Those risks include ones to eye health. A group of physicians, dermatologists, surgeons, and even eye doctors went before Congress to describe the negative health effects of tanning beds, and the World Health Organization has warned for years that they come with a high risk of skin cancer. What are their effects on eye health?
Just like we get sunburned when we’re outside without sunscreen, our eyes are damaged any time they are exposed to UV radiation. The effects are cumulative over the course of a lifetime, which means that even if there doesn’t seem to be any damage in the moment, it can build over time with more exposure.
What makes a tanning bed so dangerous is that the levels of UV radiation are 100 times what we can get by being outside on a sunny day. It can do serious damage to our skin, including the thin skin of our eyelids, and it can also damage our eyes.
Even shutting your eyes tightly in a tanning bed isn’t enough protection against UV rays of that strength. In the short term, being in a tanning bed could lead to eye problems like blurry vision, dry eye, and sunburn — because, yes, eyes can sunburn too. We call it photokeratitis when the cornea (the clear layer that covers the surface of the eye) becomes sunburned. Symptoms include a gritty feeling under the eyelids, runniness, burning, and redness. Dry eye can also leave the eyes irritated and red, and insufficient tear production increases the chance of developing eye infections.
Repeated visits to tanning beds can lead to more serious eye problems, even sight-threatening ones like macular degeneration and cataracts. These conditions are typically associated with old age, but that’s because cumulative damage from UV exposure normally takes decades to reach that level. Indoor tanning can shorten that timeframe considerably.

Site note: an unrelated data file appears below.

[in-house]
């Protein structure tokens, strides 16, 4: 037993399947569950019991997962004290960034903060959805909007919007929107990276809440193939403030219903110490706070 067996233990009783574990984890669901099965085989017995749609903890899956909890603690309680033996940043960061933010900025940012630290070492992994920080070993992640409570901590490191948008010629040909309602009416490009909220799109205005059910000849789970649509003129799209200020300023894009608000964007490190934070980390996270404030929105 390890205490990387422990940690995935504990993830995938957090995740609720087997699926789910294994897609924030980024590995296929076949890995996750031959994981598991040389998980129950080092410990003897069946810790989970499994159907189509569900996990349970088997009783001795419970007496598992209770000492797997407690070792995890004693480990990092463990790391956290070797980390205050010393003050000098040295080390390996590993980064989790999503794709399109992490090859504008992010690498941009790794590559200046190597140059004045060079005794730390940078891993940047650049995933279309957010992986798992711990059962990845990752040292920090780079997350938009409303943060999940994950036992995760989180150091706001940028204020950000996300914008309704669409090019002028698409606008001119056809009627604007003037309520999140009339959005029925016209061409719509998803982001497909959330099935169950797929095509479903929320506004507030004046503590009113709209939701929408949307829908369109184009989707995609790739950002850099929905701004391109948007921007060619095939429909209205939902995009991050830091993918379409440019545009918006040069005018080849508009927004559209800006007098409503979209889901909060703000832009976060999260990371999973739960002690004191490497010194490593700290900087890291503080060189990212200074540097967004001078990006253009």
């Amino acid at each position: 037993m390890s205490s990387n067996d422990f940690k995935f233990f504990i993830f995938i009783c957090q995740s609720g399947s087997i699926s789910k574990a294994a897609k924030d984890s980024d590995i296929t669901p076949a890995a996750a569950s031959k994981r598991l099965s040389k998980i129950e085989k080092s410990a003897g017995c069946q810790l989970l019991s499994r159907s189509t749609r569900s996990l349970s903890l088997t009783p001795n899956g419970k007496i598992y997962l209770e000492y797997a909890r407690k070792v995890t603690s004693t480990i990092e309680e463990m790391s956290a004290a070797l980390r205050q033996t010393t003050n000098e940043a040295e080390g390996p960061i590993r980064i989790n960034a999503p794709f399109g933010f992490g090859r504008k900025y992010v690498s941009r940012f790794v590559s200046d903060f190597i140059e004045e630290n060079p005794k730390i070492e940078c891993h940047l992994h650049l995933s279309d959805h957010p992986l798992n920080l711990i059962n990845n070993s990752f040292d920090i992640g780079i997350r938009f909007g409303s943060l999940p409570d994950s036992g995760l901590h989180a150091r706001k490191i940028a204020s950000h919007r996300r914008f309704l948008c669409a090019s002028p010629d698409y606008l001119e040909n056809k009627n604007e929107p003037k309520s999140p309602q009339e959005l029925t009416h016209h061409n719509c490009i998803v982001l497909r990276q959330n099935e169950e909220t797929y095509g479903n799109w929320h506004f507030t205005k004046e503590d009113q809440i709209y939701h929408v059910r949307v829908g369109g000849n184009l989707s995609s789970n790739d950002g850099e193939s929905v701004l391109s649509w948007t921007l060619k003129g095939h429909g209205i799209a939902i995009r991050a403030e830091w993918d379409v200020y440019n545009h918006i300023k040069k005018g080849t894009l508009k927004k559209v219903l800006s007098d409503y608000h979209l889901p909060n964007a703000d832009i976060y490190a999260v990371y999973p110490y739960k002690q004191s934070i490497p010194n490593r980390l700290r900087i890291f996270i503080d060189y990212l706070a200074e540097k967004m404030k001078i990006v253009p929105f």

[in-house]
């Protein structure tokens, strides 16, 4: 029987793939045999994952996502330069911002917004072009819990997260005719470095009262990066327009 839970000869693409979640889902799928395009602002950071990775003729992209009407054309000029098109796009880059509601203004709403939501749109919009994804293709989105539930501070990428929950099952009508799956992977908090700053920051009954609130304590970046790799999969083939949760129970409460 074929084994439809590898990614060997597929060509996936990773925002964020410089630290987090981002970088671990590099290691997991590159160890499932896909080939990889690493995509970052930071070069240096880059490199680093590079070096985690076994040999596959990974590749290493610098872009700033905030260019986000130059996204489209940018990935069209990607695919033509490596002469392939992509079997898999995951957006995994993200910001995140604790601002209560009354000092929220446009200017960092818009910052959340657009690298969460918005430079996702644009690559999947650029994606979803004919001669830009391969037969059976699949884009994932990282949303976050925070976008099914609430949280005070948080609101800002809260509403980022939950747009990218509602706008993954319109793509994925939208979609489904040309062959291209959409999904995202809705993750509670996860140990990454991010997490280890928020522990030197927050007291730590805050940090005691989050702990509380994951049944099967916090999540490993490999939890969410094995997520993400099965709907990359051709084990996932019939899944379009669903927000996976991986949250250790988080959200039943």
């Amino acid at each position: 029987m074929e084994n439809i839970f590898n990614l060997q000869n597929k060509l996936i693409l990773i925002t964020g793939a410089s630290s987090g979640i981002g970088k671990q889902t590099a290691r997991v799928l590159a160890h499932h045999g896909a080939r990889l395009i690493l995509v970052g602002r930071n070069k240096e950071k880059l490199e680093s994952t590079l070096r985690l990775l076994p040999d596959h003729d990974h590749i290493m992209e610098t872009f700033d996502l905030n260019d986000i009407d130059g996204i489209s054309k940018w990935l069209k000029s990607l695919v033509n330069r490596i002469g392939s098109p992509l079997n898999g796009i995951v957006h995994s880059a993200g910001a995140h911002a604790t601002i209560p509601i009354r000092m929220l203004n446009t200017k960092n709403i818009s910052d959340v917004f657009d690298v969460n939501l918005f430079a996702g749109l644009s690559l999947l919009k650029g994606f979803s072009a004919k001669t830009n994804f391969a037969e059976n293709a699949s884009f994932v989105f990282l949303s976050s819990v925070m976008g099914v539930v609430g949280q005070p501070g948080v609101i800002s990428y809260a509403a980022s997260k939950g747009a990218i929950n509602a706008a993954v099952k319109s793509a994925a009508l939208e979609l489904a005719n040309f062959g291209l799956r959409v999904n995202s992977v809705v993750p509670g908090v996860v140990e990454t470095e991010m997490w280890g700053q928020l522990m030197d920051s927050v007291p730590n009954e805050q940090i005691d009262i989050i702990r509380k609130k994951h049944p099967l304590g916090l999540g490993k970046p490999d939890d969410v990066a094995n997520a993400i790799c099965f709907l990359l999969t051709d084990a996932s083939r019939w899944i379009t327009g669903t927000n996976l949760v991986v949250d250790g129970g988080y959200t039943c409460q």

Macular degeneration involves the deterioration of the detailed central vision, while cataracts form when the transparent proteins in the lens of the eye clump together until they become opaque, dulling colors and eventually completely obscuring vision.
Achieving a skin tone a few shades darker isn’t worth the UV damage it can do to your skin and your eyes. We can’t stop you if you really want to visit a tanning salon (or if you want to go out and sunbathe), but we strongly urge our patients to prioritize eye and skin health over beauty standards that are constantly changing. It would be much safer to use bronzer. Make sure to wear UV-blocking sunglasses whenever you’re outside during the day, and if you do go tanning, never leave off the protective goggles.